The Art of Justice 9, Decolonizing Places | Theirs And Ours At CCCADI In East Harlem

May 8, 2019

The Caribbean Cultural Center invites the public to the 9th annual Art of Justice on May 15th from 6:30 pm to 9:00 pm for an open strategic discussion with Arlene Dávila, Nitasha Dhillion, Shellyne Rodriguez, and Marz Saffore to address the issue: Decolonizing Places l Theirs and Ours. The Art of Justice is an interactive conference series on the intersections of art, activism, and cultural equity. CCCADI is located at 120 East 125th Street between Park and Lexington Avenues. Suggested donation: $5-$10.

The activism by Decolonize This Place, the Manifesto prompted by El Museo’s actions of community erasure and exclusion of Latinx creatives motivates this open discussion. It is important that our audiences understand the issues and the actions that must be taken to assure that cultural equity drives the cultural institutions that are charged with reflecting the diversity of our experiences. We know there are varied levels of understanding and therefore of actions.

Historically Eurocentric institutions have reflexed the ideology of the wealth and culture grounded in the superiority of their aesthetic.

Historically Eurocentric institutions have reflexed the ideology of the wealth and culture grounded in the superiority of their aesthetic. Institutions developed within our communities were designed to center the aesthetics and perspective of marginalized communities who are the children of free and exploited labor who built this nation and whose art is housed in Eurocentric institutions to enhance their wealth. The panel will address how the importance of defending the Ideology of our communities and cultural institutions moving forward. The program curated by Dr. Marta Moreno Vega, Founder of Creative Justice Initiative and Caribbean Cultural Center African Diaspora Institute.

Through the Art of Justice series, thinkers and policymakers come together in an open discussion with the community to sketch out paths that will positively impact our efforts in achieving racial justice, cultural equity and an accessible arts environment that embraces the spectrum of who we are as residents of this diverse majority city.

Arlene Dávila is a Professor of Anthropology and American Studies at New York University and founding director of The Latinx Project, an interdisciplinary space focusing on Latinx art, culture and history at NYU. Her research spans urban ethnography, the political economy of culture and media, consumption, immigration and geographies of inequality and race. Dávila’s work has focused on the ethnographic study of the local, national and global dynamics of contemporary U.S. Latino/a and Latin American cultural politics. These research interests grew out of her early work in Latinx and culturally specific museums and spaces in New York City, and have developed through her continued involvement in Latinx advocacy and her interest in culture and creative industries across the Americas. She’s author of numerous books. Her latest book, Latinx art: Artists, Markets and Politics is forthcoming with Duke U Press.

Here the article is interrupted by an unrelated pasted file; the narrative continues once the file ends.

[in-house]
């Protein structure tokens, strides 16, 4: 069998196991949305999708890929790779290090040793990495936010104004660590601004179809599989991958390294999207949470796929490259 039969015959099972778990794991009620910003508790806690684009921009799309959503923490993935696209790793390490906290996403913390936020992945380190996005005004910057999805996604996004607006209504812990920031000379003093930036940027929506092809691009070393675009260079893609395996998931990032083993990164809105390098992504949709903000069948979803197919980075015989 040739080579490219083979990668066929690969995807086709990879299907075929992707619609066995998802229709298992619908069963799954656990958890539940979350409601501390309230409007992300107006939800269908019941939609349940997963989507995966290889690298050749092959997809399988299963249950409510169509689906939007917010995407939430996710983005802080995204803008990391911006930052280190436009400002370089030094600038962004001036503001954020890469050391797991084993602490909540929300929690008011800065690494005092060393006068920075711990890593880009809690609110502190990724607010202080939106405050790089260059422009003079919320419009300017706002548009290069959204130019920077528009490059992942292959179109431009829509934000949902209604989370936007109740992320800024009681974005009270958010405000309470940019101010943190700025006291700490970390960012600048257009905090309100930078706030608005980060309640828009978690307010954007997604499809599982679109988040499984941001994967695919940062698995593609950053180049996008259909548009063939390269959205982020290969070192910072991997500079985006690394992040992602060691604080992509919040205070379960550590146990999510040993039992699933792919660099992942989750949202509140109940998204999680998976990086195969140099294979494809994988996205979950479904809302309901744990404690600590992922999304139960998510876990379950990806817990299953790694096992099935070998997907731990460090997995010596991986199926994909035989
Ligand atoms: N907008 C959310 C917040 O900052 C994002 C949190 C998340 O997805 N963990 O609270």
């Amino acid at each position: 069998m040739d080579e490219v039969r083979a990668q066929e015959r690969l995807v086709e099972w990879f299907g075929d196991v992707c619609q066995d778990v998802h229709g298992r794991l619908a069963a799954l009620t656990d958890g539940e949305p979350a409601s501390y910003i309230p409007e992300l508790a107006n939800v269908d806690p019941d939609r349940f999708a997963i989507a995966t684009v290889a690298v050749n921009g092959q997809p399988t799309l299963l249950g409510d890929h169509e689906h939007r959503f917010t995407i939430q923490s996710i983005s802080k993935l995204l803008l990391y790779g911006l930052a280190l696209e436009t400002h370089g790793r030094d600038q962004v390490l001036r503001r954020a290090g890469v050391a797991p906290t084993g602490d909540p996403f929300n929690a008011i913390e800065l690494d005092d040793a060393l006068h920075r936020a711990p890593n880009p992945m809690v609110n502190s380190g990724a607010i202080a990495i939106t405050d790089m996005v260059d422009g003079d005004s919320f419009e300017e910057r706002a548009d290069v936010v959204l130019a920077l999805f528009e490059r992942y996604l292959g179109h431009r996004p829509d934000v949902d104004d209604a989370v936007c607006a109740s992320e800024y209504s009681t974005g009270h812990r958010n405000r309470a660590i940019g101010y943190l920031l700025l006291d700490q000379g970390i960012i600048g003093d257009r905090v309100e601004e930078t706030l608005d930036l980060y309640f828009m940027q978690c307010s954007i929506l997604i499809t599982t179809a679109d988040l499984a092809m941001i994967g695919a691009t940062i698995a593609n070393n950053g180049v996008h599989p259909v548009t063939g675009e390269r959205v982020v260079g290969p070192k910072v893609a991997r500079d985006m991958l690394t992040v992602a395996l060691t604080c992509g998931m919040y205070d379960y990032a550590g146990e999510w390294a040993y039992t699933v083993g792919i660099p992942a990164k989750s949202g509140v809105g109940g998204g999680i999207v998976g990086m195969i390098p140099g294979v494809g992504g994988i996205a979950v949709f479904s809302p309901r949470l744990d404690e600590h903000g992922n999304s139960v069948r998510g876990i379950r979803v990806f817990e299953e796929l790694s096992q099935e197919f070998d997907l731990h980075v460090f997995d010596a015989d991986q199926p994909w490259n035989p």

Nitasha Dhillion is a writer, artist, educator, and organizer. Dhillon is the co-founder of MTL Collective with Amin Husain, a collaboration that joins research, aesthetics, organizing, and action in its practice. As MTL, they are co-founders of Tidal: Occupy Theory, Occupy Strategy magazine, Global Ultra Luxury Faction (G.U.L.F.), the direct action arm of Gulf Labor Artist Coalition, Strike Debt and Rolling Jubilee, Direct Action Front for Palestine (DAFP), Decolonial Cultural Front, and most recently, Decolonize This Place, a movement space centering around Indigenous struggle, Black liberation, free Palestine, dismantling patriarchy, global wage workers, and de-gentrification. Dhillion is currently a PhD candidate at the State University of New York at Buffalo where she is also an adjunct in the Department of Media Study.